Underwater, whales produce loud noises, known as songs. Scientists use whale songs to study the movements, or migrations, of groups of whales. Recently, scientists discovered something unusual: a single, solitary whale whose song is unlike that of all other known whales. The most notable difference between this unusual whale’s song and those of other whales is its high pitch or frequency. This unique whale is called the 52-hertz whale because it sings at the unusual frequency of 52 hertz, a much higher pitch than normal. When the 52-hertz whale was first detected, the cause of its uniquely high-pitched song was unknown; however, scientists now have several theories to explain it.
One theory holds that the 52-hertz whale may be a hybrid: the offspring of two different whale species. Whales of different species are known to interbreed and produce hybrid offspring that combine characteristics from each of their parents’ species. As a hybrid, the whale may have a unique song, different from that of either of its parents because it resulted from a combination of the two.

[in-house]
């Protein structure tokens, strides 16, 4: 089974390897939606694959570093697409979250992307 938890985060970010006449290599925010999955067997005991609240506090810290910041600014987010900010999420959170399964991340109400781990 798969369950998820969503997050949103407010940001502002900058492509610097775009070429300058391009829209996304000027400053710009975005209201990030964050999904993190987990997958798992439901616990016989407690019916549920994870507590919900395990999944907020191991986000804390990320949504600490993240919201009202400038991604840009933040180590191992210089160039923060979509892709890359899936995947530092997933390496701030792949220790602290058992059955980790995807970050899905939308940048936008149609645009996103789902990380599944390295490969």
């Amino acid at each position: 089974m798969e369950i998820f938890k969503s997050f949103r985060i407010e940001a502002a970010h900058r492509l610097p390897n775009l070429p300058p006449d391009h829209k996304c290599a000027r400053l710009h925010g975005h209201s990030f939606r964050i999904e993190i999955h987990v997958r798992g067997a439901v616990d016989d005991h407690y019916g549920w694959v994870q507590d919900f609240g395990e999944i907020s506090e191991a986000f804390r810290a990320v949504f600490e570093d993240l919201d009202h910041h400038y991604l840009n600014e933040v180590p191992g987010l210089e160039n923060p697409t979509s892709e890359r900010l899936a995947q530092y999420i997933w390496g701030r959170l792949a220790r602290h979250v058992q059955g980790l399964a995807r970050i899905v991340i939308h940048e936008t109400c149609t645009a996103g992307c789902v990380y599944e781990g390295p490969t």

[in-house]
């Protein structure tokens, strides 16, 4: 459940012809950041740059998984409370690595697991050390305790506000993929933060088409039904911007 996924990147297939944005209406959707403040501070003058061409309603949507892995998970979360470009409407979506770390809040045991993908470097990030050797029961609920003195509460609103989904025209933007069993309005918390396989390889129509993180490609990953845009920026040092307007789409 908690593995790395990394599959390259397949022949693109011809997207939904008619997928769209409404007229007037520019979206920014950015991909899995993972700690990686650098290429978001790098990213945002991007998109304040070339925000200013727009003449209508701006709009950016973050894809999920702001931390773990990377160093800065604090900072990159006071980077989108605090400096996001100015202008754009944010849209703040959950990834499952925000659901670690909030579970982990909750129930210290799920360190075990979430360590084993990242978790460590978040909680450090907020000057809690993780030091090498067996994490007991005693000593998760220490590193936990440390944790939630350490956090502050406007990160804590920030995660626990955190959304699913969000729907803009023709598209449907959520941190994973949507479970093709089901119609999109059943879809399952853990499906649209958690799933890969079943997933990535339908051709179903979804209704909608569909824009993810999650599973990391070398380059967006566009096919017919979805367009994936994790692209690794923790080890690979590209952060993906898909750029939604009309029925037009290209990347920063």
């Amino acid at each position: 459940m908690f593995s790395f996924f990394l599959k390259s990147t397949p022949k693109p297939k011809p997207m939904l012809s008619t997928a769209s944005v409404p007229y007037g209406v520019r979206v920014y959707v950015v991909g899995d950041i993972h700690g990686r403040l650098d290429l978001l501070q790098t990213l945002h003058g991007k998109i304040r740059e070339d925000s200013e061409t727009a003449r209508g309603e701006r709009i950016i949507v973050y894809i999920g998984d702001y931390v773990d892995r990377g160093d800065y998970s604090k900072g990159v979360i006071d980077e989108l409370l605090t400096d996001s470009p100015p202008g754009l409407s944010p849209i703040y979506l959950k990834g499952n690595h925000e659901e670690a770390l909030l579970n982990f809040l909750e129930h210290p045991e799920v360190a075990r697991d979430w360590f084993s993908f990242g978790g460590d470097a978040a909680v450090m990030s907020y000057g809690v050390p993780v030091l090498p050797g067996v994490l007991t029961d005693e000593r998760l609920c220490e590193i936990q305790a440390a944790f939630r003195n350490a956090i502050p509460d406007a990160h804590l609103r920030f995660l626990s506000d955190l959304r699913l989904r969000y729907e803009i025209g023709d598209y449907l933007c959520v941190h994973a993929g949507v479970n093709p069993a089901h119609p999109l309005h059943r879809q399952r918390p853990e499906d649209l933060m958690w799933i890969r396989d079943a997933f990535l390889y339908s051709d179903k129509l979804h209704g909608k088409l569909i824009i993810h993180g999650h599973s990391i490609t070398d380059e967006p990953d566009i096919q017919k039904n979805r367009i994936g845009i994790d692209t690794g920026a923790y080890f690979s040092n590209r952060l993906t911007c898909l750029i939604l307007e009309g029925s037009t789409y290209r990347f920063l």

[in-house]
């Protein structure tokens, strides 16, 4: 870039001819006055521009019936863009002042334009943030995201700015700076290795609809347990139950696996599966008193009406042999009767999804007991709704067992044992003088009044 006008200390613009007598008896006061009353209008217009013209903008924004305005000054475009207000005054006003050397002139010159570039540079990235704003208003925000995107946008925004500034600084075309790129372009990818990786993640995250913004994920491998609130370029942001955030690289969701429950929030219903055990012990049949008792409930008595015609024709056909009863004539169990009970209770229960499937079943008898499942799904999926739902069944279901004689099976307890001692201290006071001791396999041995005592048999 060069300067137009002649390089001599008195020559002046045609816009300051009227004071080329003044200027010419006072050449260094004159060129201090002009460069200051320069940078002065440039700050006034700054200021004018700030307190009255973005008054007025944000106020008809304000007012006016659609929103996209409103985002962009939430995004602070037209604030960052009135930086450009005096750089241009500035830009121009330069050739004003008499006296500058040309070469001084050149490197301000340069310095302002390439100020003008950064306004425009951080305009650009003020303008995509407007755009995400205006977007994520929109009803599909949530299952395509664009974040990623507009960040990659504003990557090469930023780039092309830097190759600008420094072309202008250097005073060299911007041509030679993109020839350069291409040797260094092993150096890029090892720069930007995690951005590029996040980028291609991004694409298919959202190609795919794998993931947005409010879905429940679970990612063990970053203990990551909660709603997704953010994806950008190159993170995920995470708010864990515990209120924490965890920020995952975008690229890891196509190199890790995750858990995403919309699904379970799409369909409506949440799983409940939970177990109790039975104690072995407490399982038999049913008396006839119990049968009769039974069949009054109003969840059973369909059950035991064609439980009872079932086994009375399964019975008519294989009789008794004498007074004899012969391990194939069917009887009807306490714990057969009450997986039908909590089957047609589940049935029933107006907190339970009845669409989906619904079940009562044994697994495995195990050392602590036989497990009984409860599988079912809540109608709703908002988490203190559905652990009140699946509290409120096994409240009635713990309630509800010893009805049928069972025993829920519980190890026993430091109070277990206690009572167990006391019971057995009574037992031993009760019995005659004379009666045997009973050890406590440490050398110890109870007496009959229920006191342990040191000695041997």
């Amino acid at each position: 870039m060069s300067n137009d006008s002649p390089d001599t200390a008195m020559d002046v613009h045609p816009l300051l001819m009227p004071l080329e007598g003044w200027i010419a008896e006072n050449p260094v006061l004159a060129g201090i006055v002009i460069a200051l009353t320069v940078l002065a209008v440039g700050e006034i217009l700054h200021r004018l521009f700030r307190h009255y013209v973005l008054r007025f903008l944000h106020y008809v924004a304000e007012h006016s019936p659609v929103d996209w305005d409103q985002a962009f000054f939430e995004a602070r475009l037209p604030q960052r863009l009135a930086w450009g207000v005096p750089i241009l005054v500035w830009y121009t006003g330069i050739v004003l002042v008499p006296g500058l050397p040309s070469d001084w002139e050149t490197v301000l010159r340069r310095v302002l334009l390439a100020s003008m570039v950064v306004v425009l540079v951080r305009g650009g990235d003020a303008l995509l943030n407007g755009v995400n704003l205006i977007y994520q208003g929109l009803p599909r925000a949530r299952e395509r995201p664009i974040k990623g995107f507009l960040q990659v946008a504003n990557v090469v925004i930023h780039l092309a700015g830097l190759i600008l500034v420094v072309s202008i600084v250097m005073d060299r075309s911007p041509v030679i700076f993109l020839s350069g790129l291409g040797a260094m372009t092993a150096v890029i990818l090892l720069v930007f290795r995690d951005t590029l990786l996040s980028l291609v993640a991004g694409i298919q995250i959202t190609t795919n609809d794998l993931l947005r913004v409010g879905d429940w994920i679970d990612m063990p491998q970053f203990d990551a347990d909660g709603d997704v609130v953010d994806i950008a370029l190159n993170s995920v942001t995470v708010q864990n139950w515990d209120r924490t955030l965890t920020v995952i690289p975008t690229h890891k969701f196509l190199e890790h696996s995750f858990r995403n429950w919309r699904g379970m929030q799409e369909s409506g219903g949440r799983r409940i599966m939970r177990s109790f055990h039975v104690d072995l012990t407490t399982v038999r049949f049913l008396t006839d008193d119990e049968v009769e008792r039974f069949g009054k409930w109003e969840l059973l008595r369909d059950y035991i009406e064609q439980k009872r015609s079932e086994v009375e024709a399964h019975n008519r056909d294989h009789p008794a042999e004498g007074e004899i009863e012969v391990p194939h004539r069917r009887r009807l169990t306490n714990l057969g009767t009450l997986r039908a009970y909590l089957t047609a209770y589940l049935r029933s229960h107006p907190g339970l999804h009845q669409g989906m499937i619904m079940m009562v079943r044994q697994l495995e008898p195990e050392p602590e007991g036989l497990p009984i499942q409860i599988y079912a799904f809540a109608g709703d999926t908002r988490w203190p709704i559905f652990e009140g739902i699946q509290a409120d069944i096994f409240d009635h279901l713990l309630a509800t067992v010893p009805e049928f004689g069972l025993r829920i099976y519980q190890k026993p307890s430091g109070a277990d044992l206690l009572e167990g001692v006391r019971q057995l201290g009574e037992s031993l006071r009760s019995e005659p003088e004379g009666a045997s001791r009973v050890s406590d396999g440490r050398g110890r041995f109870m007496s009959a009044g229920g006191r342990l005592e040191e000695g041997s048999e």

A second theory is that the 52-hertz whale may have a damaged sense of hearing. Just as people learn to speak by copying the sounds they hear, whales may learn to sing by listening to the sounds of other whales’ songs. When people are born deaf, their speech may sound different from that of people born hearing. Similarly, the 52-hertz whale’s songs may sound different simply because it cannot hear the songs of other whales.
A third theory holds that the 52-hertz whale may be the only known member of a rare species. Perhaps there were once many more whales of this species, but most are now gone. It seems to be entirely unique only because most of its species has died out.
Summarize the points made in the lecture, being sure to explain how they challenge the specific theories presented in the reading passage.